comment of the plan though all stages of design and development. In order to garner public trust
and support of the project, meetings will be held at local and state courthouses (or other meeting
places) and on Stockton’s campus to discuss why and how the plan will be implemented, why it
matters, and how it will affect the community surrounding the campus. Local out reach
programs should also be set in place, utilizing the material knowledge of Stockton’s staff and
students as well as state and local officials, to educate local school students and communities on
the benefits of the completion of the project. A local effort should also be made on campus to
educate those at Stockton on how they can do their part to reduce nutrient inputs.
Schedule and Milestones
Objective / Milestone

Projected completion date

Planning, Permitting, Surveying land area, and
Identification of pollutant sources

1 year

Identification and collaboration with local, state and
federal agencies for technical and financial assistance

6 months

Educational and informational community outreach
Initial phases of construction

On going
1 -2 months
1 year

Evaluation of implementation (is the new
construction able to handle storm water flows, etc?)

On going from construction completion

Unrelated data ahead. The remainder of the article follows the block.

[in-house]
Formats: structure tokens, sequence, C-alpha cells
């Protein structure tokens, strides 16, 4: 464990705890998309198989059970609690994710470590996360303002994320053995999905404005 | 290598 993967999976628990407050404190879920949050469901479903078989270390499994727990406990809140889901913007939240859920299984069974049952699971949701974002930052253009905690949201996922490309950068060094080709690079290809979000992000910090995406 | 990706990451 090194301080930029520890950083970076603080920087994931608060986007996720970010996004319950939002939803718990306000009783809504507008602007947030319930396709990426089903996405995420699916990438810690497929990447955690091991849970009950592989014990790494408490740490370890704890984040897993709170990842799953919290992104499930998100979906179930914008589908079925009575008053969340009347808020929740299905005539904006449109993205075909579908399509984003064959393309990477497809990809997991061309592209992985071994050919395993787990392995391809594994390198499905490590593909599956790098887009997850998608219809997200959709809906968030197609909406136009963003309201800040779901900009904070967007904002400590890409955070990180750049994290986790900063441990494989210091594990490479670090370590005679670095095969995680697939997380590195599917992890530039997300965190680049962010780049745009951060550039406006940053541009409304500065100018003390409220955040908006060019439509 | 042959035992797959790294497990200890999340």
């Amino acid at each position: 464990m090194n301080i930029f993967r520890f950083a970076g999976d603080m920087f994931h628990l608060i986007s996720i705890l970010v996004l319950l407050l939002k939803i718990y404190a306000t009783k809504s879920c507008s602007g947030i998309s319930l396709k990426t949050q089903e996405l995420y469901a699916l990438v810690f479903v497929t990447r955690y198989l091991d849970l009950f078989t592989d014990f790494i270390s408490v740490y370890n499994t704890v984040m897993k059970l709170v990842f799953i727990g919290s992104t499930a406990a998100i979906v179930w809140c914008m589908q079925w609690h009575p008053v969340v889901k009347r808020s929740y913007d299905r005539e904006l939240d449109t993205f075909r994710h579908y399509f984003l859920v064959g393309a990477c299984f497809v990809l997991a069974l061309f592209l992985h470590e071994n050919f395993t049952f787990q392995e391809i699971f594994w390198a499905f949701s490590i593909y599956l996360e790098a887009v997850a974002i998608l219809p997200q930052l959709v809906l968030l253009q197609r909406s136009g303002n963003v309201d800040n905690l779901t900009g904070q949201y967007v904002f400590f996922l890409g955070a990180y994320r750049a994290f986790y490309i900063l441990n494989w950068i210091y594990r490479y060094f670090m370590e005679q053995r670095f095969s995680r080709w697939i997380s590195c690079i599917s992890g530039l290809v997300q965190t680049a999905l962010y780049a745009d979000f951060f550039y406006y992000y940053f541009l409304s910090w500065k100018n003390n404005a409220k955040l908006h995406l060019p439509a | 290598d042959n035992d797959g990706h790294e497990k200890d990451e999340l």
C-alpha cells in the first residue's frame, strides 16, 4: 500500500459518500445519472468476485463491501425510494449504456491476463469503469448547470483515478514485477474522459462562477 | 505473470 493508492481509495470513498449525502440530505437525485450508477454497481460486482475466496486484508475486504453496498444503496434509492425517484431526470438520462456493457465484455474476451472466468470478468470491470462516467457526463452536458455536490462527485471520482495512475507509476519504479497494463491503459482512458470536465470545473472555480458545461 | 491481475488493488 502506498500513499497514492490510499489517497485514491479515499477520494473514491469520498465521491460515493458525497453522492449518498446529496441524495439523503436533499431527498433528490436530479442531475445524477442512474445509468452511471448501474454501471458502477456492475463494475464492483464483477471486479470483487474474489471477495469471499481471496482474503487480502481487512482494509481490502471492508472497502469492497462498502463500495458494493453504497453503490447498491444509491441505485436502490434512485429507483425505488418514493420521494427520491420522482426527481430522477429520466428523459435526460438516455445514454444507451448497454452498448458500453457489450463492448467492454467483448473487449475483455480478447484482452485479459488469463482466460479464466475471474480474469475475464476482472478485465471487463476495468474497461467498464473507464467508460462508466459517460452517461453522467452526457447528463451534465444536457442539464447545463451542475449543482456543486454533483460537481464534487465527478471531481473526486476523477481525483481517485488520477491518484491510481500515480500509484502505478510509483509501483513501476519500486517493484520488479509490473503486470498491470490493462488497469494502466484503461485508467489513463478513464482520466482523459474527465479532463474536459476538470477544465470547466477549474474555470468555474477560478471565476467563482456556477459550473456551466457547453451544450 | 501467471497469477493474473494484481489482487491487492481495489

Monitoring of identified criteria for success

On going from construction completion

Load Reduction Evaluation
In order to give the project any validity evaluation of the nutrient load reduction
implementation measures will have to be conducted. In order to get an idea of how effective the

Stockton University Watershed Management Plan

load reduction measures are, samples will be taken and analyzed before, during, and after the
construction process has been completed. Evaluation and analysis of these samples will not only
depict how much the nutrient load has been reduced but also give insight into the construction
practices (i.e. how much sediment and other contaminants are released during the construction
In order to determine weather the load reduction measures are working properly,
establishment of monitoring criteria is imperative. In order to properly determine the amount of
nutrients being reduced from the Lake Fred system, a network of established monitoring
locations will be established with a set criteria to evaluate the effectiveness of the
implementation measures. To properly evaluate the effectiveness of the implemented measures